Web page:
President Obama announced on August 31 that the main force of US troops had left Iraq, leaving about 50,000 Americans to help maintain the peace and support the Iraqi army and police. This was good news for American servicemen, their families, and the nation. But this departure should not be accompanied by a withdrawal of our support for the Iraqi people, particularly the millions of Iraqis who have fled their homes and who continue to live in limbo both inside Iraq and in other countries. During a recent mission to observe the situation of these displaced Iraqis, this reality became painfully clear to me.
The humanitarian consequences of this seven-year war on Iraqi civilians are too often unreported. Since 2003, 2.5 million Iraqis have fled the country, mainly to Jordan, Syria, and Lebanon, while another two million have been dislocated inside Iraq, many of whom are now living in makeshift camps on the outskirts of Baghdad and other cities. Neighboring countries have by and large been willing to allow in fleeing Iraqis, though often without offering them any legal status; and this influx has created severe strains on their own populations and resources. To be fair, the international community, led by the United States, has provided basic assistance to these Iraqis and a small number have been resettled in third countries, including in the US and Europe, but a long-term solution to this mass displacement has been elusive.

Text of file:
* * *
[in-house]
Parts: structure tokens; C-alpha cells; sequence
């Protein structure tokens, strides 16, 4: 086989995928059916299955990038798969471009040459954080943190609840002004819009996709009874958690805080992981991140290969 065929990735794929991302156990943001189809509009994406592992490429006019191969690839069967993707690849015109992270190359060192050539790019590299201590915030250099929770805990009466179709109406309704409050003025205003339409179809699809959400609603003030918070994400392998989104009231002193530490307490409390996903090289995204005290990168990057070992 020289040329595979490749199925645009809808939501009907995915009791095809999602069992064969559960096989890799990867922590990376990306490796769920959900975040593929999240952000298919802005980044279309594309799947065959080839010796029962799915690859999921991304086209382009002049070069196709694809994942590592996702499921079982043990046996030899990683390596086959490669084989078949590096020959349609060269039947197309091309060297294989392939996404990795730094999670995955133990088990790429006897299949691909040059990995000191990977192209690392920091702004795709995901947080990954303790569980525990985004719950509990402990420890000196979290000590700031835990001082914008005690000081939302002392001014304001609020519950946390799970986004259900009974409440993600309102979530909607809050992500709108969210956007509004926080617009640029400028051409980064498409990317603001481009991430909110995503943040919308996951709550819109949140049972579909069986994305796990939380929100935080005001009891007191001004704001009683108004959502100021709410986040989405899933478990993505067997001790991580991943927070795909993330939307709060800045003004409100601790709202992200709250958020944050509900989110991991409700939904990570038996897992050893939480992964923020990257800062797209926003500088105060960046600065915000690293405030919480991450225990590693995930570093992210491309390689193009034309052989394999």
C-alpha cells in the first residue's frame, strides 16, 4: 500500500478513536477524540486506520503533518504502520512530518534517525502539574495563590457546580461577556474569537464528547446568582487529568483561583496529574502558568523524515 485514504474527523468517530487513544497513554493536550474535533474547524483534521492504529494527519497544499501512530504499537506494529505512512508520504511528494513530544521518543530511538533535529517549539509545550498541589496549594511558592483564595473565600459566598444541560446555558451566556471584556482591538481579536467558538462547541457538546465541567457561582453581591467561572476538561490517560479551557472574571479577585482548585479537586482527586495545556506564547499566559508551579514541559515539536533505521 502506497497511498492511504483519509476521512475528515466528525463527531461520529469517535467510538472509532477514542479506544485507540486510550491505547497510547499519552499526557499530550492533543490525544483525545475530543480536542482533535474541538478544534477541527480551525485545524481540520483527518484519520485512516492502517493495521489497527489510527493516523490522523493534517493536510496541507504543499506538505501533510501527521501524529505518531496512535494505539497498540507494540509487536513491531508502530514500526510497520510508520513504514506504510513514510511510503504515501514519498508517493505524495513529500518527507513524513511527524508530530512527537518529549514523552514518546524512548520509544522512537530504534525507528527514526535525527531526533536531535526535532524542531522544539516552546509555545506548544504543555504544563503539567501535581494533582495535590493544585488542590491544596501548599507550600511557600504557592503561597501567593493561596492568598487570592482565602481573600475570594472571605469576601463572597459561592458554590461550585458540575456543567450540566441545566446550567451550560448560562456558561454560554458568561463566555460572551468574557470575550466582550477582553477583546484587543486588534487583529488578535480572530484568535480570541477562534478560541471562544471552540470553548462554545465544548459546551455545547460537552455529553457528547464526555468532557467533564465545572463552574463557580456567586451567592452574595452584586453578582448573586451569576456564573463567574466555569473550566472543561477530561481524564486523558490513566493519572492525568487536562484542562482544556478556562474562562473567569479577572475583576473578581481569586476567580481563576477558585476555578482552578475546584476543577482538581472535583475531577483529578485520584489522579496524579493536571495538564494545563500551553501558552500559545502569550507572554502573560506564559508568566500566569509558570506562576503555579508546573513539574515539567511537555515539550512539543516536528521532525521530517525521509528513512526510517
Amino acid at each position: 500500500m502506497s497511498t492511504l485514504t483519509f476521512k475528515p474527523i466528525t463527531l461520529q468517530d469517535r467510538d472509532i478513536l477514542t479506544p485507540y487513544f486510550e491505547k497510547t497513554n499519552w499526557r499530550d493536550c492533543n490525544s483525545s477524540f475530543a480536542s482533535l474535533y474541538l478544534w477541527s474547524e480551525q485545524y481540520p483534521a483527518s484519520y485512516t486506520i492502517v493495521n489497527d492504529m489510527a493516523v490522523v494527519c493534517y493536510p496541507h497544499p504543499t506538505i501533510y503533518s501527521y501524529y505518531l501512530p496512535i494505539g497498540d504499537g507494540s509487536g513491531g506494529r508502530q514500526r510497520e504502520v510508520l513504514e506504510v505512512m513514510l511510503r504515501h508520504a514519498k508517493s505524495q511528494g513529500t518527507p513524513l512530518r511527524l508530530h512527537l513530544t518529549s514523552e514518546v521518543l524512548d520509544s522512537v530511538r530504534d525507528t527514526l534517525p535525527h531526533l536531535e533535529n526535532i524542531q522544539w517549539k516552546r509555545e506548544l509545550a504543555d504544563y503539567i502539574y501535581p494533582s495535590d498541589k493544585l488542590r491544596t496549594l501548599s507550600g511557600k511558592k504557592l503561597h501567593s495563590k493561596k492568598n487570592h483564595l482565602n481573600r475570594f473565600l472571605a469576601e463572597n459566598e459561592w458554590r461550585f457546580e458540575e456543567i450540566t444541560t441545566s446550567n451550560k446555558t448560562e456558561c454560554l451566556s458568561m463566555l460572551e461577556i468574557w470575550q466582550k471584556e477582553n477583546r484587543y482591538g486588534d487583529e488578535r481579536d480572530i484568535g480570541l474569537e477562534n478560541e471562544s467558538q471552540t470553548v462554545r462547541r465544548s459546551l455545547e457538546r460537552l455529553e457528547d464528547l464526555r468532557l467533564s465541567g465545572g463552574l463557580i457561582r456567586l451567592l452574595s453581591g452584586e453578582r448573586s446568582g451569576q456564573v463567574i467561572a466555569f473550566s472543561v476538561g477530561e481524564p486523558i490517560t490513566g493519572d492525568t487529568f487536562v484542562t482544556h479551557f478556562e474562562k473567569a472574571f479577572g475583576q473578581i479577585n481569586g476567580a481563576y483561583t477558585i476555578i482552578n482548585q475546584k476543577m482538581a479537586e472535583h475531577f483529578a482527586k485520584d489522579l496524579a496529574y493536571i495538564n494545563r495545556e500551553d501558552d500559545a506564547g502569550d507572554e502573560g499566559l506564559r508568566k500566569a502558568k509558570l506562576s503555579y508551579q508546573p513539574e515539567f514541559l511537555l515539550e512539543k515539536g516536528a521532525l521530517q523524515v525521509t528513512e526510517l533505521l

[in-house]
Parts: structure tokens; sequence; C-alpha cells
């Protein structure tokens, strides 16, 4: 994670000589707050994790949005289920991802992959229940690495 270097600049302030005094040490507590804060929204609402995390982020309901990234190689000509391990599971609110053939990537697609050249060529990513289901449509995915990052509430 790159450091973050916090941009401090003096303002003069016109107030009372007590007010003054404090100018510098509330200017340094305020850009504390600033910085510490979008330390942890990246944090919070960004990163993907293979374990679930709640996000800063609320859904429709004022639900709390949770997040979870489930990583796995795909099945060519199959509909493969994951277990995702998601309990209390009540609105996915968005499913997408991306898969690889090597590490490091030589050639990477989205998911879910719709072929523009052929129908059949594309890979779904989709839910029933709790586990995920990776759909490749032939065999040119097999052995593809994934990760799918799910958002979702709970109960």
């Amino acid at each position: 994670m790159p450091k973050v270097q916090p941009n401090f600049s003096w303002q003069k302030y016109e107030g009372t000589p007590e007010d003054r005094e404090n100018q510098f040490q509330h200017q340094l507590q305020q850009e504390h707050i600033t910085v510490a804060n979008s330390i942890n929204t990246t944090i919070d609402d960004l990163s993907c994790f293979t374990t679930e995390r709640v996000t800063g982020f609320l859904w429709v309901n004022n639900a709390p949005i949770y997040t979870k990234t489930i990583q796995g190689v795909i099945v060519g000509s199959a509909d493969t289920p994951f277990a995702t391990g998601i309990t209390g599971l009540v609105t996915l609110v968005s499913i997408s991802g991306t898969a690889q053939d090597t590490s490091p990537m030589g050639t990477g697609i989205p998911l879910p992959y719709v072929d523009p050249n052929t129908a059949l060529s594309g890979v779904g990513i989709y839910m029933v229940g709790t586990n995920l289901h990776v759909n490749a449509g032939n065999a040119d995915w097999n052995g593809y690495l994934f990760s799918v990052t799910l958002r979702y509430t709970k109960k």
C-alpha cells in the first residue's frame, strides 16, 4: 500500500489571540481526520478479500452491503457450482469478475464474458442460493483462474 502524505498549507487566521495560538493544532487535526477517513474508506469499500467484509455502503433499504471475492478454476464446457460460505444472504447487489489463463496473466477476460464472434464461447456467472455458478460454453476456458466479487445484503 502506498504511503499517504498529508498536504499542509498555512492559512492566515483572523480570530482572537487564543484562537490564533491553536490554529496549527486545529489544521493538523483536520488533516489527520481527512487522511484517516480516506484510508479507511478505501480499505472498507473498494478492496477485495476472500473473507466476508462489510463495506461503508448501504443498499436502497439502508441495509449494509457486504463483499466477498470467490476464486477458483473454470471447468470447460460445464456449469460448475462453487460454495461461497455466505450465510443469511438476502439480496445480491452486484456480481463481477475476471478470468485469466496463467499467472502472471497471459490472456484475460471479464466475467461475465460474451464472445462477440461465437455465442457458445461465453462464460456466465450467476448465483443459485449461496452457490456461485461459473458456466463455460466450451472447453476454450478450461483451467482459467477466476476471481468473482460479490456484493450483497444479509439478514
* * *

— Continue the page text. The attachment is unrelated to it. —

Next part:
Of the Iraqi refugees I visited in Jordan, for example, many lived in small apartments already occupied by one or more families, with their savings almost depleted, with no legal residency, and with little hope for long-term employment in the host country. Some families have been forced to send their children to work as domestic help during the day, keeping them out of school and leaving them vulnerable to exploitation.
To continue reading this article, click here.